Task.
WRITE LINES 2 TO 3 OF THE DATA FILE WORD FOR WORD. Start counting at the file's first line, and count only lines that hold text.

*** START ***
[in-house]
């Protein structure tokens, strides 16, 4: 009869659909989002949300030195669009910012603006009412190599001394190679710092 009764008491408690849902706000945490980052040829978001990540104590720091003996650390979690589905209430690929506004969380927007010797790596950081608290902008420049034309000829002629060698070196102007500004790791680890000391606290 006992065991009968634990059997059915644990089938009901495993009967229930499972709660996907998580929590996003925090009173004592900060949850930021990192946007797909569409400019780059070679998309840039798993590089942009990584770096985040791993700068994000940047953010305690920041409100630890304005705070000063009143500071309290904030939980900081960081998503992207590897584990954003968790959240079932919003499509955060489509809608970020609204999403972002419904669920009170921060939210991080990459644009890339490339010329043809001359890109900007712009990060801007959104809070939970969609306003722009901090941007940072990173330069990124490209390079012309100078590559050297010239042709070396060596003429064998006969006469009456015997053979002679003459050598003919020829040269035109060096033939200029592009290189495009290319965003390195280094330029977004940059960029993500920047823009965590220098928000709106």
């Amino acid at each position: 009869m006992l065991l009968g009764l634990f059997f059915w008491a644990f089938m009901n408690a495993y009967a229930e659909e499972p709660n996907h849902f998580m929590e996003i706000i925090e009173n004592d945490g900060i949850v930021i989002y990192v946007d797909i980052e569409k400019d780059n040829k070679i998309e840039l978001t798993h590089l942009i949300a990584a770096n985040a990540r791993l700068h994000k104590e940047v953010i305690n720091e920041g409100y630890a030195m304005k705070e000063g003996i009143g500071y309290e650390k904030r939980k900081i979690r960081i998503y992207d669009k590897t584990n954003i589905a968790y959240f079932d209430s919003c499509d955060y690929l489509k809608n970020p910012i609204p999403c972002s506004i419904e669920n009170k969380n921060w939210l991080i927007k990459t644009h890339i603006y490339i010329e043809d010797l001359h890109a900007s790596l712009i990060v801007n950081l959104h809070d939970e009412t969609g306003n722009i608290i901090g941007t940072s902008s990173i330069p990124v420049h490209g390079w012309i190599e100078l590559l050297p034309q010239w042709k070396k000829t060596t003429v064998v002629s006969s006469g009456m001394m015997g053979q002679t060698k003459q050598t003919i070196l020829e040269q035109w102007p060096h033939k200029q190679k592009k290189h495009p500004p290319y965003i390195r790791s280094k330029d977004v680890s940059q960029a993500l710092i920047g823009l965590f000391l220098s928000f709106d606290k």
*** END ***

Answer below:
């Protein structure tokens, strides 16, 4: 009869659909989002949300030195669009910012603006009412190599001394190679710092 009764008491408690849902706000945490980052040829978001990540104590720091003996650390979690589905209430690929506004969380927007010797790596950081608290902008420049034309000829002629060698070196102007500004790791680890000391606290 006992065991009968634990059997059915644990089938009901495993009967229930499972709660996907998580929590996003925090009173004592900060949850930021990192946007797909569409400019780059070679998309840039798993590089942009990584770096985040791993700068994000940047953010305690920041409100630890304005705070000063009143500071309290904030939980900081960081998503992207590897584990954003968790959240079932919003499509955060489509809608970020609204999403972002419904669920009170921060939210991080990459644009890339490339010329043809001359890109900007712009990060801007959104809070939970969609306003722009901090941007940072990173330069990124490209390079012309100078590559050297010239042709070396060596003429064998006969006469009456015997053979002679003459050598003919020829040269035109060096033939200029592009290189495009290319965003390195280094330029977004940059960029993500920047823009965590220098928000709106």
């Amino acid at each position: 009869m006992l065991l009968g009764l634990f059997f059915w008491a644990f089938m009901n408690a495993y009967a229930e659909e499972p709660n996907h849902f998580m929590e996003i706000i925090e009173n004592d945490g900060i949850v930021i989002y990192v946007d797909i980052e569409k400019d780059n040829k070679i998309e840039l978001t798993h590089l942009i949300a990584a770096n985040a990540r791993l700068h994000k104590e940047v953010i305690n720091e920041g409100y630890a030195m304005k705070e000063g003996i009143g500071y309290e650390k904030r939980k900081i979690r960081i998503y992207d669009k590897t584990n954003i589905a968790y959240f079932d209430s919003c499509d955060y690929l489509k809608n970020p910012i609204p999403c972002s506004i419904e669920n009170k969380n921060w939210l991080i927007k990459t644009h890339i603006y490339i010329e043809d010797l001359h890109a900007s790596l712009i990060v801007n950081l959104h809070d939970e009412t969609g306003n722009i608290i901090g941007t940072s902008s990173i330069p990124v420049h490209g390079w012309i190599e100078l590559l050297p034309q010239w042709k070396k000829t060596t003429v064998v002629s006969s006469g009456m001394m015997g053979q002679t060698k003459q050598t003919i070196l020829e040269q035109w102007p060096h033939k200029q190679k592009k290189h495009p500004p290319y965003i390195r790791s280094k330029d977004v680890s940059q960029a993500l710092i920047g823009l965590f000391l220098s928000f709106d606290k």